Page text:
February 25, 2014

CHICAGO (Feb.25)—The Federal Railroad Administration (FRA) said it will seek civil penalties against CSX Transportation Inc. for detaining a train crew after its Hours of Service expired and failing to accomplish post-accident testing in a timely manner.

In a Feb. 10 letter to SMART-TD Illinois Legislative Director Robert W. Guy, FRA Region VI Administrator Steve Fender said the agency had found CSX to be in violation of five provisions of Title 49 Code of Federal Regulations following the October 13, 2013 derailment of train Q-639-21 as it crossed a diamond in Smithboro, Ill.

Fender confirmed violations of the following sections of the CFR:

• 219.203(b)(1), in which a railroad must make every reasonable effort to assure that specimens are provided as soon as possible after an accident or incident.

• 219.209(c), which states, in part, that if a test required by this section is not performed within 4 hours of the incident or accident, the carrier must prepare and maintain on file a record stating the reasons the test wasn’t promptly administered.

• 228.11, in which a carrier shall keep a record concerning the hours of duty of each employee.

• 228.19, in which a carrier must submit monthly reports of any excess in Hours of Service.

• HOS Law Section 21103(a)(2), carrier may not allow or require a train employee to remain on duty for a period in excess of 12 consecutive hours.

According to a statement by Q-639’s Conductor, A.C. Hiner, the Indianapolis-East St. Louis train was proceeding eastward across the interlocking on a green signal when several cars derailed on what later was determined to be a portion of rail missing in the diamond, putting the train into emergency and causing substantial damage.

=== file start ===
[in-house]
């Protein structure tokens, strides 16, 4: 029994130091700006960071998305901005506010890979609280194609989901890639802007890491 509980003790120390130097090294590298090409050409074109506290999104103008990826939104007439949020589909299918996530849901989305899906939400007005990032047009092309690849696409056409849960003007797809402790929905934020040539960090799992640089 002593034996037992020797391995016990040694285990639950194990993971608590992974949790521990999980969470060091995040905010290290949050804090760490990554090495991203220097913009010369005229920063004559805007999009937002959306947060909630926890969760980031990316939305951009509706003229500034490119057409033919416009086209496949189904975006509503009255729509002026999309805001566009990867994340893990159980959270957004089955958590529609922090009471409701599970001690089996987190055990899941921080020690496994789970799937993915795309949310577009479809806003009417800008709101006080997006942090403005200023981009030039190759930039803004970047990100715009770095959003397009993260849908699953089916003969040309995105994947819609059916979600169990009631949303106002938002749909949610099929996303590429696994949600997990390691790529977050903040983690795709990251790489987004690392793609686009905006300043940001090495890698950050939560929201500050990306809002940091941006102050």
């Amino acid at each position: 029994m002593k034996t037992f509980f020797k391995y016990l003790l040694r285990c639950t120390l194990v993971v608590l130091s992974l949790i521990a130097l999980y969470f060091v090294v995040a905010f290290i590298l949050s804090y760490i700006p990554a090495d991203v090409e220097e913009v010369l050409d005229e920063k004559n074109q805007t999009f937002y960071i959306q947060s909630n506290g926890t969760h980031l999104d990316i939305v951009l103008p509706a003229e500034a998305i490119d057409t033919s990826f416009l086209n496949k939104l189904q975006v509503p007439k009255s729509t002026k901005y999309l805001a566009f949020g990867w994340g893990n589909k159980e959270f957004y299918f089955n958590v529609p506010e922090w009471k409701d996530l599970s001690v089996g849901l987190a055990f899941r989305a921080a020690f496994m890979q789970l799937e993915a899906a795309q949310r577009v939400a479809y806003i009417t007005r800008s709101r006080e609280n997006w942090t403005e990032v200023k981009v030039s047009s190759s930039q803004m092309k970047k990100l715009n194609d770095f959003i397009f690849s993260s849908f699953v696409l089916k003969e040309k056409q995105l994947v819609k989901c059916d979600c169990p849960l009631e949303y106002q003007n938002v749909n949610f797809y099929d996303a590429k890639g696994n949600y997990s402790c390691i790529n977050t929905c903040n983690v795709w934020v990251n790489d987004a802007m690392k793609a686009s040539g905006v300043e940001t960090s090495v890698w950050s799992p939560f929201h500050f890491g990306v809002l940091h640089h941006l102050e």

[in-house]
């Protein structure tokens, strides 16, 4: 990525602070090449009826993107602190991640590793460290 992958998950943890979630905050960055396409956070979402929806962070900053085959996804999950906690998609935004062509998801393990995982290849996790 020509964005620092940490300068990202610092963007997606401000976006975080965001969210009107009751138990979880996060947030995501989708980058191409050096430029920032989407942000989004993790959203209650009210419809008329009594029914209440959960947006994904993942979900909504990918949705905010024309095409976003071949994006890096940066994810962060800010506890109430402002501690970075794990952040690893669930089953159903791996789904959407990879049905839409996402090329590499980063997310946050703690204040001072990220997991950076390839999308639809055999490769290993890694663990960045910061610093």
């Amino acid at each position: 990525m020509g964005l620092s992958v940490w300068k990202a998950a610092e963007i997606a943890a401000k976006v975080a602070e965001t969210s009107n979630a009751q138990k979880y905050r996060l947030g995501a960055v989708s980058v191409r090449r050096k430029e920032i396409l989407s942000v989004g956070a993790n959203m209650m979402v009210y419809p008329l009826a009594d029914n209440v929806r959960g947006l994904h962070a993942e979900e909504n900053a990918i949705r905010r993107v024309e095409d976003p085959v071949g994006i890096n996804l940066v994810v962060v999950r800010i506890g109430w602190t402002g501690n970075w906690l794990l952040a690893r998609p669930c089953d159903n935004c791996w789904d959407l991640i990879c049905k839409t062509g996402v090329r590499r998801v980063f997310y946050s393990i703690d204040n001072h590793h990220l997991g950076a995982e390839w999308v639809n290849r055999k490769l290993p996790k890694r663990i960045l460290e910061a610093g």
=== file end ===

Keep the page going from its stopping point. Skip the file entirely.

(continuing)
Several cars carrying hazardous materials caught fire. Conductor Hiner, after securing hand brakes on a number of cars behind the engines, uncoupled the locomotives and traveled ahead to a safe distance away from the incident.

Although the crew had been on duty only about six hours when the 5:30 a.m. derailment occurred, and although the derailment site was only 41 miles from an off-duty point, the railroad did not return the crew to its terminal until 4:30 p.m. and then spent another three hours transporting the crew to an off-site location for drug testing that could have been accomplished at the yard.

“They totally mismanaged the investigation and accident follow-up,” Guy said.

“Sometimes a railroad will let a crew stay on duty following an accident because the train was not derailed and work can be resumed, and perhaps even be completed, before the crew’s time would have run out,” he said.

“But that clearly was not the case at Smithboro that day,” he said.

“Several cars not only were derailed but on fire, and there was no way the wreck was going to be picked up and the track restored to a functional state within this crew’s remaining six hours of service,” he said. “For all intents and purposes the railroad was closed.”

Guy said the obvious course of action would have been to send a van to pick up the crew and have the mandatory testing performed at the nearest off-duty location or terminal.

“The dollar value of the damage to equipment and lading was high enough to legally trigger post-accident testing, and the railroad would have been within its rights to hold the crew for a post-accident inquiry.” he said.

“But CSX managers required the crew to remain near the scene well past the time when testing should have been performed, and they kept the crew members on duty well beyond the 12 hours permitted under the Hours of Service law,” he said.

“It was completely unnecessary. The CSX managers blew it, our members caught them at it, we reported the matter to the FRA, so now the railroad faces civil penalties. Hopefully, they won’t do it again, but if they try it our union will be there to make sure the railroad is held accountable by the appropriate authorities.”

“I also want to commend Brother Hiner,” Guy said, “He performed above and beyond his duties that day by securing the head end of his train, all the while knowing the extent of the damage to the rest of his train and the dangers associated with it.”